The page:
2 cowardly cocks fail to fight in a hospital
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SEVERAL years ago, my hair envied charcoal over being blacker, but couldn’t do anything about it. It is now partially succeeding to resemble cotton lint.

The success is facilitated by the process of growing older per second, as part of the senior process of giving birth to minutes that become fathers and mothers of hours.

The hours produce days, which manufacture weeks, that create months, which beget years, which have the bad habit of reminding children of God that they won’t remain children forever.

During the era of owning black hair, and of being addressed as ‘kaka’ before being upgraded to ‘mzee’, and ‘anko’ chipped in-between, I once played host to agent who paid me a visit at my office (sorry, the office where I worked; no, toiled).

Those were mostly days of ‘kazi’ minus ‘hapa’ and ‘tu’ at either end, as the case has been after the 2015 polls. Which is why a distant friend, Iscariot King’ang’anizi, once engaged me in a twentyminute chat in the visitors’ lounge, and my boss neither reprimanded nor sacked me.

He was uncharacteristically smart, wearing a suit that could have enabled him attend a UN agency-organised conference without raising a single eyebrow, let alone many of them.

Iscariot convinced me to part with 20,000/- , a ‘hell’ of money then, to be invested in a revolving fund, ‘Mamilioni Fukutafukuta’, that would multiply by ten times in three weeks’ time.

I pictured myself a happier, fatter - or less thin - man who would bid bye-bye to poverty and the single box (sorry, room) in a house owned by Mzee Kwapukwapu at the part of Mtoni in Dar that belongs to Aziz Ally, whose dictatorial tendencies were at least quarter Hitler’s. I would shift to an Indian Ocean beachfront residence I would ‘baptise’ River Jordan Paradise .

The dream vanished, and, the longer the distance I kept from a Satan-driven species called ‘tapelis’, my hair became whiter and I grew wiser.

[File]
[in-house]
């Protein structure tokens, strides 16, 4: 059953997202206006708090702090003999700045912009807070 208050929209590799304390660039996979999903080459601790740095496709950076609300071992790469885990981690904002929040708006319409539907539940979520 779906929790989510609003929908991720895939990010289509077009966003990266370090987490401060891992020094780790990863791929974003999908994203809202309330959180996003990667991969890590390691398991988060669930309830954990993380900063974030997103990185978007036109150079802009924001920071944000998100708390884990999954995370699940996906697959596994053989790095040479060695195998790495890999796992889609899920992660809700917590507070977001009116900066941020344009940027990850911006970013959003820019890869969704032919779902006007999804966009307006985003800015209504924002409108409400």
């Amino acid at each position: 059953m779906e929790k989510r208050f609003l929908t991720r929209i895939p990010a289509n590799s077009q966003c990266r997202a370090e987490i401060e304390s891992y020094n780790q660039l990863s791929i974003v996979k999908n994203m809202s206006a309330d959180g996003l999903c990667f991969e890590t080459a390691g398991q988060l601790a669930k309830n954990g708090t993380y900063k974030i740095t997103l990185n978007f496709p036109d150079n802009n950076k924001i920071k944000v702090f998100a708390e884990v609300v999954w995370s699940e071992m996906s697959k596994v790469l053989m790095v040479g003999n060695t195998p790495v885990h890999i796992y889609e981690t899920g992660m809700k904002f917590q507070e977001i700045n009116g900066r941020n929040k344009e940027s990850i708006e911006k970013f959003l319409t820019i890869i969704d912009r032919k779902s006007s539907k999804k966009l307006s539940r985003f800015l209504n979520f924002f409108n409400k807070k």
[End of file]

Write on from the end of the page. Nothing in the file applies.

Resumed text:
Recently, alone at home as other family members were on safari, a stranger, Brightman Miundo Mbinu, popped in, as I was pondering how I could revive friendship with money, which had lately been boycotting my wallet.

I almost laughed because his stomach created an impression of someone who had made abortive attempts to resemble a middle-aged elephant. He claimed that his late father and mine had been very close friends and school mates.

He conducted (undisclosed) business for many years in Ghana, but returned to Tanzania after almost dying twice of home sickness. He stylishly fished an envelope from a coat he had deposited beside him on a couch, and handed it over to me.

It hosted a cool 1,000,000/-, saying it was a small incentive ! He asked me to mobilise and hand over to him 2,000,000/- in one week’s time, and I would pocket 5,000,000/- after three weeks !

I embraced the proposal the way a seasoned hyena grabs a meaty bone! And coming from a person roughly my age, whose hair pretends to be as white as cotton lint like mine, I believed him.

Ten minutes into a chitchat, ‘mzee mwenzangu’ went to the toilet. When I rushed to the bedroom to pick my phone handset that was on power charge, I took along his coat.

It was a precaution, in case a naughty neighbour’s son with itchy fingers sneaked in and did something that would be a sure passport for automatic entry into hell. While walking back, the obviously panicky guest sprinted towards the gate upon seeing me, forgetting his coat, which he wouldn’t dare return to reclaim (as you wouldn’t if you are a man).

When I noted that the drawer of my desk near the main door was open, I became suspicious. I noted that an envelope with 300,000/-, meant to be the next salary for the caretaker of my farm at Kibaha, had vanished.

Out of curiosity, I explored (didn’t ransack) Mr Mbinu’s coat and discovered an envelope that hosted 1,000,000/- ! Arithmetically, it worked in my favour as : 1,000,000/- minus 300,000/- plus 1,000,000/-, equals 1,700,000/- !

Two days later, I checked on how my mild malaria-harassed friend, Mr Kingdom Tetesi, was faring at Muhimbili Hospital. He, and the patient on the next bed, were seated and chatting.

I suspected that the other man was suffering from the mild form of a disease which shares the ‘BP’ abbreviation with British Petroleum. We gazed at each other like two hostile cocks, neither seeming to be courageous enough to start a fight.

He tried to speak, failed and cried instead. Kingdom wondered why I burst into hilarious laughter instead of being pitiful. I said I would narrate the story at ‘our’ Kufa Kupona Bar, where we would meet after his discharge, cautioning, though, that he could die of laughter!

The man was Mr Brightman Miundo Mbinu!

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